ICE was able to arrest a man who had escaped from an Illinois prison in 2003, as part of the national operation targeting criminals illegally residing in the U.S.
A spokesperson for ICE says Jorge Soberanis-Rumaldo was arrested on Friday, and is a Mexican national who has been residing in the U.S. illegally.
Jorge Soberanis-Rumaldo was arrested in Atlanta in his home where he has been living since he escaped prison. His original sentence was supposed to be eight years in Stateville Correctional Center on a felony charge of cocaine possession in March 2003. He escaped while on work release in June 2003.
He was booked into an Atlanta jail and is awaiting extradition to Illinois, where authorities say he will likely face deportation.
An escapee from Stateville prison in Joliet 14 years ago was back in federal custody in Atlanta on Sunday, according to Immigration and Customs Enforcement officials. An ICE team targeting criminal illegal immigrants arrested Jorge Soberanis-Rumaldo as part of a targeted enforcement operation, ICE spokesman Bryan Cox tells the ABC7 I-Team. Officials said Soberanis-Rumaldo was in the U.S. unlawfully.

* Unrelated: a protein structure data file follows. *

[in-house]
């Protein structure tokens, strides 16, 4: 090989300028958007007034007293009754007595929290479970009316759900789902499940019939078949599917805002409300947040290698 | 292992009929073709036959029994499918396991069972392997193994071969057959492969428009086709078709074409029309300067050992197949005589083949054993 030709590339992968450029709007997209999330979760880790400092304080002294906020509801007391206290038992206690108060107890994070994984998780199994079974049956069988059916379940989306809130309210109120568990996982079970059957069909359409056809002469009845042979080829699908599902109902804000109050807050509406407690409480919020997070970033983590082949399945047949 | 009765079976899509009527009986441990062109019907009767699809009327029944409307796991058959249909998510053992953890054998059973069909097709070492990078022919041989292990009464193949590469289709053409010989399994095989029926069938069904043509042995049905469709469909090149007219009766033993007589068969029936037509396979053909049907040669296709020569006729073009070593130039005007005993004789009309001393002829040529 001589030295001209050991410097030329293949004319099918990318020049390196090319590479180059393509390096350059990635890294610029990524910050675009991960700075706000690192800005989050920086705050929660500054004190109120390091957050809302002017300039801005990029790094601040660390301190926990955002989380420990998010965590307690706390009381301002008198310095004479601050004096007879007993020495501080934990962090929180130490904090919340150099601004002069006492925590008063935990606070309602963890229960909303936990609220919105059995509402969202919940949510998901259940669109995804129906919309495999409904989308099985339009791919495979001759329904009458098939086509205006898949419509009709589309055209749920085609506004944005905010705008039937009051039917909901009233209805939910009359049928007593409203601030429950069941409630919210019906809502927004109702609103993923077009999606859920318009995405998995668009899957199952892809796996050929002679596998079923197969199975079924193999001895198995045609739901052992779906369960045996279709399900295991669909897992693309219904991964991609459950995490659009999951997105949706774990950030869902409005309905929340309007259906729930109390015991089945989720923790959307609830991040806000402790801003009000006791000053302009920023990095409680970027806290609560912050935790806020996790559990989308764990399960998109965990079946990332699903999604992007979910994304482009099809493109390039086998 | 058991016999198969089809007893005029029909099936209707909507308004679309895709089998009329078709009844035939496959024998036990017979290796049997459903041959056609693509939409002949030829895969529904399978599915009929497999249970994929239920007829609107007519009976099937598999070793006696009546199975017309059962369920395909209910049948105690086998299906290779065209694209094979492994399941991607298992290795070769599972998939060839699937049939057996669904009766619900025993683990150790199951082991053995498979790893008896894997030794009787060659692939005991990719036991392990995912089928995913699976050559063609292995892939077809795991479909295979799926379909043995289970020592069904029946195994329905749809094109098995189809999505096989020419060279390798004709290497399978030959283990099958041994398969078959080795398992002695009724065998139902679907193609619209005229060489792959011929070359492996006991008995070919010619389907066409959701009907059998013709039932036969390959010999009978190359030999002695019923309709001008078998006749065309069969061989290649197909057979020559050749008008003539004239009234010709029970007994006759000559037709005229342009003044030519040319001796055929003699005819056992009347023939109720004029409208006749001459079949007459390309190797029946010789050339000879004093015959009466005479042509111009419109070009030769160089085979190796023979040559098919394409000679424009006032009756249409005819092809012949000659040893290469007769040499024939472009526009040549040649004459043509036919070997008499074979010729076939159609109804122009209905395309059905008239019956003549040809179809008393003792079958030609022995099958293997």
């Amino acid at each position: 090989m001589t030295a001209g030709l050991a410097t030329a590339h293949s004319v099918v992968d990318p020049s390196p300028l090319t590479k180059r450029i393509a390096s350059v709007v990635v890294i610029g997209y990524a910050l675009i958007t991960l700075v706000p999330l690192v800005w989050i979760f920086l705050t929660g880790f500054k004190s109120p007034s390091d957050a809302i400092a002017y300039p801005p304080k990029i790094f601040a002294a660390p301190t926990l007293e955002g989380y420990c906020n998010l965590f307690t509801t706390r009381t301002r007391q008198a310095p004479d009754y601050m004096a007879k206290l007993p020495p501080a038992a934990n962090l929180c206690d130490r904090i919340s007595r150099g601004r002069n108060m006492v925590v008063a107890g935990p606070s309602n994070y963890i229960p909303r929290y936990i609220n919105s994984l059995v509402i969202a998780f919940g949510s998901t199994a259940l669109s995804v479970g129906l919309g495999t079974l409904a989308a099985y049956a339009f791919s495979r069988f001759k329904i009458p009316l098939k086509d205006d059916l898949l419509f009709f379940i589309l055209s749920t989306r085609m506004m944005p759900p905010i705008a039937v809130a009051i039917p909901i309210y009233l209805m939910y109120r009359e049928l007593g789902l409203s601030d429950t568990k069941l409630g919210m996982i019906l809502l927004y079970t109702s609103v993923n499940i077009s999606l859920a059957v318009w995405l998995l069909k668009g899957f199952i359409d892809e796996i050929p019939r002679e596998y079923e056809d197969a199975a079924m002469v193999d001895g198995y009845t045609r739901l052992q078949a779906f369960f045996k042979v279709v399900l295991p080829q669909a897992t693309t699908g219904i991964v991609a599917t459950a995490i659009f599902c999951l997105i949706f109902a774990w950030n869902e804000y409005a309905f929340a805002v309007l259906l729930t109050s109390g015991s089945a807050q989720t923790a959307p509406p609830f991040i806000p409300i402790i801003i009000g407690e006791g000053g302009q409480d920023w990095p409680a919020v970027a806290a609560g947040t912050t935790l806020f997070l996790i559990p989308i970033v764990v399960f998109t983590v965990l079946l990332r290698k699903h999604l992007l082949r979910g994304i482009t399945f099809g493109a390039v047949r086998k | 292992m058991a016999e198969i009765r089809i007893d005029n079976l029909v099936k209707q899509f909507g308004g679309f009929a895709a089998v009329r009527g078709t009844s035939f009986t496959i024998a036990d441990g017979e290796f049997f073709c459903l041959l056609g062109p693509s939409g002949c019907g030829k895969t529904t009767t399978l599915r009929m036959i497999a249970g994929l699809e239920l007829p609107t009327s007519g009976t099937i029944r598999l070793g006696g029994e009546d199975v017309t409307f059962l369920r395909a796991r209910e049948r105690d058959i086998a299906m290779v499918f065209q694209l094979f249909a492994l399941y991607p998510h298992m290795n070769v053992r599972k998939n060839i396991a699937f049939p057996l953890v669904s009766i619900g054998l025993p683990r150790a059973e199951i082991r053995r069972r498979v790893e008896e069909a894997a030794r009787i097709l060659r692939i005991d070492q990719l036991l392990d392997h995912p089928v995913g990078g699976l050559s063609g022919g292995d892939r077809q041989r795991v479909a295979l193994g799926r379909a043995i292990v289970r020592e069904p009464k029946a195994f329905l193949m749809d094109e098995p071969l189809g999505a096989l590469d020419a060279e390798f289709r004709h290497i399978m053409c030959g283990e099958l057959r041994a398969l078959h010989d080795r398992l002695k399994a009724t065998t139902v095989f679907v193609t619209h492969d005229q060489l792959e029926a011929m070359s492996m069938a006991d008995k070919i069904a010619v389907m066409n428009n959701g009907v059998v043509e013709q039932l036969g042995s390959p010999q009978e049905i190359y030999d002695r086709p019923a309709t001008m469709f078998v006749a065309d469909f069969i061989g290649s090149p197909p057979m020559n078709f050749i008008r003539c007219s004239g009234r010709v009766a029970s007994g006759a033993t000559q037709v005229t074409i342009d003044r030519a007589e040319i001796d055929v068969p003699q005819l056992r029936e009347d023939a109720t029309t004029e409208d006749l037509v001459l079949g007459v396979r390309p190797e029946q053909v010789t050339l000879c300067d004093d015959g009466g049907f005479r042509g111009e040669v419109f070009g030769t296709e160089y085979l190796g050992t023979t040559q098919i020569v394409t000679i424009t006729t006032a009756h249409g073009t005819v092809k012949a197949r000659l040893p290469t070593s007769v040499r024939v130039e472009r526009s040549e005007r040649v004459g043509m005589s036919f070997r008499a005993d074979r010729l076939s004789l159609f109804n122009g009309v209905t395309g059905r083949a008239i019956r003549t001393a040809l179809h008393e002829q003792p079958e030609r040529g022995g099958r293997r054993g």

He was convicted of a felony cocaine charge in Cook County in March 2003, Cox said. Soberanis-Rumaldo was sentenced to eight years in prison, but escaped while on a work detail from Stateville Correctional Center in June 2003. ICE agents in Atlanta booked Soberanis-Rumaldo into the DeKalb County jail there. He is awaiting extradition to Illinois.
ICE officials say they have lodged an immigration detainer against Soberanis and will seek to remove him from the United States following the resolution of any criminal charges he may face.
The Mexican national was arrested at his home in Atlanta. How long he had been living there and what he has been doing for 14 years as an escaped fugitive are not known. Soberanis-Rumaldo was on Illinois Ten Most Wanted Fugitives at the time of his arrest Friday morning.
“ICE is focused on identifying, arresting and removing public safety threats, such as convicted criminal aliens and gang members, as well as individuals who have violated our nation’s immigration laws,” said ICE Atlanta official Sean Gallagher.